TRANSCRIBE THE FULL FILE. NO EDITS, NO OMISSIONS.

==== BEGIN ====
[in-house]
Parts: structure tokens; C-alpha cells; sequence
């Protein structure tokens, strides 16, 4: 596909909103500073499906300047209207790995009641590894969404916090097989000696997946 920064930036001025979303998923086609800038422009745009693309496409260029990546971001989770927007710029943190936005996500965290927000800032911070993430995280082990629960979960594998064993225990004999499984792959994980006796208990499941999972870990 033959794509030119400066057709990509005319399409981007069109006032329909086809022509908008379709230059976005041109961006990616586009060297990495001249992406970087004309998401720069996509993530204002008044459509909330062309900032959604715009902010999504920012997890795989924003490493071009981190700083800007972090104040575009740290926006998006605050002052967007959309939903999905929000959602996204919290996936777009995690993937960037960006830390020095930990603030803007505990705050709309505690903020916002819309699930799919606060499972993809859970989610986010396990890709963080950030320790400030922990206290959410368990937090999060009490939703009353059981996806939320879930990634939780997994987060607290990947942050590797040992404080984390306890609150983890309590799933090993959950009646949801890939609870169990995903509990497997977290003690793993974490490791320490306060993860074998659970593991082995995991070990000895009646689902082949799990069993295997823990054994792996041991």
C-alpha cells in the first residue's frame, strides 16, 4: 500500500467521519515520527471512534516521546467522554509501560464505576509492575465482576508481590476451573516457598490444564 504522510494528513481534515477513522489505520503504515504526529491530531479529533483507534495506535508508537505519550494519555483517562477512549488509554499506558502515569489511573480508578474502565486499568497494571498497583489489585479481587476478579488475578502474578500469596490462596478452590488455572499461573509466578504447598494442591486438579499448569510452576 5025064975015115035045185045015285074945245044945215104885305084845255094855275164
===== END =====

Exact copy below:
[in-house]
Parts: structure tokens; C-alpha cells; sequence
């Protein structure tokens, strides 16, 4: 596909909103500073499906300047209207790995009641590894969404916090097989000696997946 920064930036001025979303998923086609800038422009745009693309496409260029990546971001989770927007710029943190936005996500965290927000800032911070993430995280082990629960979960594998064993225990004999499984792959994980006796208990499941999972870990 033959794509030119400066057709990509005319399409981007069109006032329909086809022509908008379709230059976005041109961006990616586009060297990495001249992406970087004309998401720069996509993530204002008044459509909330062309900032959604715009902010999504920012997890795989924003490493071009981190700083800007972090104040575009740290926006998006605050002052967007959309939903999905929000959602996204919290996936777009995690993937960037960006830390020095930990603030803007505990705050709309505690903020916002819309699930799919606060499972993809859970989610986010396990890709963080950030320790400030922990206290959410368990937090999060009490939703009353059981996806939320879930990634939780997994987060607290990947942050590797040992404080984390306890609150983890309590799933090993959950009646949801890939609870169990995903509990497997977290003690793993974490490791320490306060993860074998659970593991082995995991070990000895009646689902082949799990069993295997823990054994792996041991």
C-alpha cells in the first residue's frame, strides 16, 4: 500500500467521519515520527471512534516521546467522554509501560464505576509492575465482576508481590476451573516457598490444564 504522510494528513481534515477513522489505520503504515504526529491530531479529533483507534495506535508508537505519550494519555483517562477512549488509554499506558502515569489511573480508578474502565486499568497494571498497583489489585479481587476478579488475578502474578500469596490462596478452590488455572499461573509466578504447598494442591486438579499448569510452576 5025064975015115035045185045015285074945245044945215104885305084845255094855275164